Religion for Children After Divorce / by Cassandra Hearn

Interfaith marriage is on the rise. In 2015, a study demonstrated that among couples who had married since 2010, almost 40% reported being of a different faith than their spouse. With such high rates of interfaith relationships, it is not surprising that religion for children after a separation or divorce can become a hotly contested issue. There is no authority from the United States Supreme Court telling the states how to handle the religious decision making for children after a divorce or separation, but a person’s religious freedom is protected by the Constitution, as is their right to make parenting decisions. The parent’s rights, however, must be balanced against a child’s best interest, which is always the prevailing issue in any child custody decision between parents. A court’s job in such a case must be to carefully toe the line between balancing a parent’s rights against a child’s best interests.

 

As with any other custody determination, the easiest way to resolve the issue of a child’s religion following a separation or divorce is for the parents to agree. If the parents cannot agree on which faith or faiths the child will be raised in, then the parents must ask the court to make the decision for them. In California, the rule is that unless a parent can make a clear showing that a religion will cause actual or substantial harm to a child, the parent who has legal custody of the child will make the religious decisions for the child. If the parents share joint legal custody that means each parent may make religious decisions during his or her parenting time.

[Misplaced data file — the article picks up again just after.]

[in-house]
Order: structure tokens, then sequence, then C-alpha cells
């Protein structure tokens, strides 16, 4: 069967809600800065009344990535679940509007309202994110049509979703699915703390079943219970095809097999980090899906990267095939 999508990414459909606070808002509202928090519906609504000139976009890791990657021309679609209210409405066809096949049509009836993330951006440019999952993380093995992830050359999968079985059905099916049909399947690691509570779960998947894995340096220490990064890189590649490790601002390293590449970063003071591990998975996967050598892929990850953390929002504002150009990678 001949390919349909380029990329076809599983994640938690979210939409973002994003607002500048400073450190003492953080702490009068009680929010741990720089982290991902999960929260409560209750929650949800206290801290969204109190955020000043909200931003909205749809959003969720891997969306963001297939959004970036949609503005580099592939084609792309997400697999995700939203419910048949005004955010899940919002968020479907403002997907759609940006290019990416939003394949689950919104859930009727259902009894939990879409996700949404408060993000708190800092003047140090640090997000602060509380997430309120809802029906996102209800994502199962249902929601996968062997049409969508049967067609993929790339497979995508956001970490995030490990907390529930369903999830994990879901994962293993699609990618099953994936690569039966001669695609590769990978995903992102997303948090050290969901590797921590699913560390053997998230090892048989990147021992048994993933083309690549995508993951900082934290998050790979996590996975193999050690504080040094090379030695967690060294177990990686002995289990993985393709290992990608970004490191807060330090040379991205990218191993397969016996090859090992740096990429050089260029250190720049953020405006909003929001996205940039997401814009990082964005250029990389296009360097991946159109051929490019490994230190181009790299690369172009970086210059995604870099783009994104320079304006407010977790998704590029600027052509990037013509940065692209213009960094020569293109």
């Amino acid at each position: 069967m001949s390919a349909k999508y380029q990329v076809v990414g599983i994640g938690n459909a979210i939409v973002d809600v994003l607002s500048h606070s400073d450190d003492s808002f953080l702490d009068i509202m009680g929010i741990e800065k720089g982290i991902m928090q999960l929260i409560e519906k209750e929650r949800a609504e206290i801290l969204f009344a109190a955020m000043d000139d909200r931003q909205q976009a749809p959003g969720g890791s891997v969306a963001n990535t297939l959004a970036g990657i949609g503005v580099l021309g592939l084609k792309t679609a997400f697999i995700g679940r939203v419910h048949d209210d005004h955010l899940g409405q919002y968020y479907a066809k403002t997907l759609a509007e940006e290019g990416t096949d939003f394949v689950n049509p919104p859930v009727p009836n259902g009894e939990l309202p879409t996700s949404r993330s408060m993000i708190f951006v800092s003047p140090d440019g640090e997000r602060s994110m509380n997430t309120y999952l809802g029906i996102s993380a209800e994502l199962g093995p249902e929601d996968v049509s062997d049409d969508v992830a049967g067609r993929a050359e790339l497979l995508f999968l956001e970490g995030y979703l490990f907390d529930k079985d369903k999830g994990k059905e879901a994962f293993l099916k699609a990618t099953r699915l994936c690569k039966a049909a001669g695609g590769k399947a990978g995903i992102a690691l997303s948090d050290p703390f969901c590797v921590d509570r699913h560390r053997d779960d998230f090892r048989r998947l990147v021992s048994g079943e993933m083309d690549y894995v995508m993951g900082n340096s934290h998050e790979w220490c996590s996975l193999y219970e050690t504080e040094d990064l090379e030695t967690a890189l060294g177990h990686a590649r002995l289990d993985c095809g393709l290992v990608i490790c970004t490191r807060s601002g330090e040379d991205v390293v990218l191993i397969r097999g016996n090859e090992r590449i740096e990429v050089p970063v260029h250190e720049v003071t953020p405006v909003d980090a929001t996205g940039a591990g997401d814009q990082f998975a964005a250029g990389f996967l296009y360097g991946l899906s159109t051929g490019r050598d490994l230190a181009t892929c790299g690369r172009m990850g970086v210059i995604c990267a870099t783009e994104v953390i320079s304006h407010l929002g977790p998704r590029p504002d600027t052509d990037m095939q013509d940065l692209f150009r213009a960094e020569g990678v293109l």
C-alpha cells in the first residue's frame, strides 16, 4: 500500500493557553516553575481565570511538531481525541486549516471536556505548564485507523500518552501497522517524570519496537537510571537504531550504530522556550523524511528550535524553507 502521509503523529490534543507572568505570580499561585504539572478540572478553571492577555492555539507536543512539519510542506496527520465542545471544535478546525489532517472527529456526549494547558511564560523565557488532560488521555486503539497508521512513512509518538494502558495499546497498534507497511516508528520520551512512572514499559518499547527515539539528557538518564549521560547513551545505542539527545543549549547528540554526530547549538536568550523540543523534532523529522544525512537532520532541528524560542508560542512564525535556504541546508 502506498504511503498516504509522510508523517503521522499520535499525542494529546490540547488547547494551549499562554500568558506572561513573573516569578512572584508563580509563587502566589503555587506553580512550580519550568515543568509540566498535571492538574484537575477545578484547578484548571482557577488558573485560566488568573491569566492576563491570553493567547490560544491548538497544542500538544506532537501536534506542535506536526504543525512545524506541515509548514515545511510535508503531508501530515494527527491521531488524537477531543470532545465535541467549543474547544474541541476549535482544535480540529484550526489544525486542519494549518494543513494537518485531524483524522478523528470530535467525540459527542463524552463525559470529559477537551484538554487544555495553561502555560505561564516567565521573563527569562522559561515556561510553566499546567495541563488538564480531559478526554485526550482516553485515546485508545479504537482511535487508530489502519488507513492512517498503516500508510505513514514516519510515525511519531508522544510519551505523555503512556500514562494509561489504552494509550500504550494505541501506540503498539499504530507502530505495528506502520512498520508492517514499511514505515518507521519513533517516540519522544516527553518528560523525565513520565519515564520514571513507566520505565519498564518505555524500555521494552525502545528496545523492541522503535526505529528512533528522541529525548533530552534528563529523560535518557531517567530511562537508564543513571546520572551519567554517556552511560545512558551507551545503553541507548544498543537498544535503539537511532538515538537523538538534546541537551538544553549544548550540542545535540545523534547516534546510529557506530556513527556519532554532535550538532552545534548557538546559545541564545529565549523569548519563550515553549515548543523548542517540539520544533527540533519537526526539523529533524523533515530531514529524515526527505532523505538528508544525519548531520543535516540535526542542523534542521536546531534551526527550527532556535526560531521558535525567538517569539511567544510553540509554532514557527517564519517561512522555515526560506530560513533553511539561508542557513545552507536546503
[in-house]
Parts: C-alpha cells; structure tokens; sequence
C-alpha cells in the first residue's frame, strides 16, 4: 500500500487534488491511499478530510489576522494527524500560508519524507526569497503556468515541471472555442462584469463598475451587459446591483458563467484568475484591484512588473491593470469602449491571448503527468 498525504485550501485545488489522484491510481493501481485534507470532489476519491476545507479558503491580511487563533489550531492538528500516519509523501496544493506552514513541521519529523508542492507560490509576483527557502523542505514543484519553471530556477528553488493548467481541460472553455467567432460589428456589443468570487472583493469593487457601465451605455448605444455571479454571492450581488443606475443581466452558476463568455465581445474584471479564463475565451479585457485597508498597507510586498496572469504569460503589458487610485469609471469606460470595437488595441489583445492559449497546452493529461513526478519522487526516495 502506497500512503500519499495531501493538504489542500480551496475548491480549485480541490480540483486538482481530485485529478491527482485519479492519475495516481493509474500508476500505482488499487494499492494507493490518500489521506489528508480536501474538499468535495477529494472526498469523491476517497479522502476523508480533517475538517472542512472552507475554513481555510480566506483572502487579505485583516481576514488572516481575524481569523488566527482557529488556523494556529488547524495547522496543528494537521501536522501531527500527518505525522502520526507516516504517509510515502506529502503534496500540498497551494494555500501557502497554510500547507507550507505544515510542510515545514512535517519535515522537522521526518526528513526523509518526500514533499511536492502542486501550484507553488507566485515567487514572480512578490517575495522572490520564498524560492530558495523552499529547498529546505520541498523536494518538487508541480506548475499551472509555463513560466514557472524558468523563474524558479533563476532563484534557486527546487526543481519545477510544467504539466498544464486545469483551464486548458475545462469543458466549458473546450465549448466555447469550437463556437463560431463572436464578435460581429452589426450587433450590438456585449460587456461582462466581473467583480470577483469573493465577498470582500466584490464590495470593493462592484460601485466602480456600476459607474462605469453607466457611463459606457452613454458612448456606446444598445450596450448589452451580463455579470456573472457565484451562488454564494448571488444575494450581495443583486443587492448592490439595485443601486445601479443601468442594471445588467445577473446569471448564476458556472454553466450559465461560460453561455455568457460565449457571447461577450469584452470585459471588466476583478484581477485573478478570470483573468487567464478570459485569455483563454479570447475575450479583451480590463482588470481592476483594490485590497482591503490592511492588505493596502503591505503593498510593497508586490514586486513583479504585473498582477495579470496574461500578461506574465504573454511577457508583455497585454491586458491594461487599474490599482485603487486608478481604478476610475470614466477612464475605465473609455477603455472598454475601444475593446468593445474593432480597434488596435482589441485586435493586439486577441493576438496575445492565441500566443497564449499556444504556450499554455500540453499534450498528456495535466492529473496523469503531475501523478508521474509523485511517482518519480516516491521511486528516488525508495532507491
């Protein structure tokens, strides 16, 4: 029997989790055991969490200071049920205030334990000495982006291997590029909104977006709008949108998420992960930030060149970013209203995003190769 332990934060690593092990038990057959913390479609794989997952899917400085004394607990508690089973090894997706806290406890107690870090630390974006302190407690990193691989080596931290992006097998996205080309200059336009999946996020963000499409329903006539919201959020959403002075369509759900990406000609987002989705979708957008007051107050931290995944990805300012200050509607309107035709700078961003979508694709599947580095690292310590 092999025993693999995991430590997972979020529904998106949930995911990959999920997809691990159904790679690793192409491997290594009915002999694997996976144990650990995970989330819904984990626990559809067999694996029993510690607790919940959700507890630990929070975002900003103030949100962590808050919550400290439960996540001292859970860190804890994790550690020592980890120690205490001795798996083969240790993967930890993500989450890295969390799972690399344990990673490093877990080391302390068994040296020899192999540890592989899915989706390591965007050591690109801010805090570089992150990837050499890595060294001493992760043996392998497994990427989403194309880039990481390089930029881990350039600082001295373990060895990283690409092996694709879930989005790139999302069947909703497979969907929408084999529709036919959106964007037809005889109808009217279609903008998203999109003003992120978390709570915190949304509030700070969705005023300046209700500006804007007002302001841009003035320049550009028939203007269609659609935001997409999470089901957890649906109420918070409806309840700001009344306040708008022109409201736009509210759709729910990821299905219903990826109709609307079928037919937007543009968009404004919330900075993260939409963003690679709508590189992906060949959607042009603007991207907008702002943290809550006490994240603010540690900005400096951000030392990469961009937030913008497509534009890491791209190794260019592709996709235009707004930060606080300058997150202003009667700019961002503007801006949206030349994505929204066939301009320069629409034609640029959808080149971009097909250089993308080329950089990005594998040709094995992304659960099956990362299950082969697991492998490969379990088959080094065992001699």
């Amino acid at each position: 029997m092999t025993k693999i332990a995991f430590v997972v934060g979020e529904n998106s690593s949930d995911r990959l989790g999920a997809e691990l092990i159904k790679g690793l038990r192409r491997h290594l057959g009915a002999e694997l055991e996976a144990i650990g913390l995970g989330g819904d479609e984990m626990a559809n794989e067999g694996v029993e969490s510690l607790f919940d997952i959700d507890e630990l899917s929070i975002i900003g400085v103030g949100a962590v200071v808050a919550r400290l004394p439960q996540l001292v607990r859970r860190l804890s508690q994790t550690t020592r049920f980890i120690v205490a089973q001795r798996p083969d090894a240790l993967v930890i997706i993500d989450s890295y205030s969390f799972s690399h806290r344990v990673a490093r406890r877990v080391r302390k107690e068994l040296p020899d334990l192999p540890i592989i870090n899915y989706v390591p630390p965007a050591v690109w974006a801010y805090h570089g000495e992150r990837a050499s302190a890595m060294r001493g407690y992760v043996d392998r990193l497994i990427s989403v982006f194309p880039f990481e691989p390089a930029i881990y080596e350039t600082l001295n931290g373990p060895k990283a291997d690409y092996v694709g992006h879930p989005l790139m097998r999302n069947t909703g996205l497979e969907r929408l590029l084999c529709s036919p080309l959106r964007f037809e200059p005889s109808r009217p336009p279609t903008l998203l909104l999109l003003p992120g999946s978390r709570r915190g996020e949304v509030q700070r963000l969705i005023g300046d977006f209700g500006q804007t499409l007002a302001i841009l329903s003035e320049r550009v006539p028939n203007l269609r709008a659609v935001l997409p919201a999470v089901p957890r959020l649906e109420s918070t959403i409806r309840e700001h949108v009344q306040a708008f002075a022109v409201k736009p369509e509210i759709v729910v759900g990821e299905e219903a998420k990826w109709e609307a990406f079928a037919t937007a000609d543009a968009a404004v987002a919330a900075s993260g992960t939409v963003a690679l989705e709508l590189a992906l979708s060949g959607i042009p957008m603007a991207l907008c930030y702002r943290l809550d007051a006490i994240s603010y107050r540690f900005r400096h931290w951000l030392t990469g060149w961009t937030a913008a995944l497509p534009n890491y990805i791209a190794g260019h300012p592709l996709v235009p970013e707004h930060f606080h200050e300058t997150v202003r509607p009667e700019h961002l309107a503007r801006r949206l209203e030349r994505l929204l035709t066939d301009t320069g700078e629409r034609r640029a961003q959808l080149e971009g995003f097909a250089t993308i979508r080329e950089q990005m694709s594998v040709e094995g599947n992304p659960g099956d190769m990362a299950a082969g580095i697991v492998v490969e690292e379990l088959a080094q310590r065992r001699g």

A clear showing of harm would include such scenarios as a religion preventing a child from ever receiving necessary medical care. Harm would not include, for example, the concern of a parent that a child would be confused by being brought up with two separate religions.  Courts may take the reasonable preference of a child over the age of twelve into account with respect to religious decisions. A court may also intervene in religious decision making if there is a demonstration that the child may be harmed in the future by a particular religion or its doctrine.

 

Religion is a delicate issue, and a court must carefully balance the rights of the parents against what is best for a child. You need an experienced attorney to help you with this issue. Contact us today at 619-800-0384 to discuss your child and religion in your case.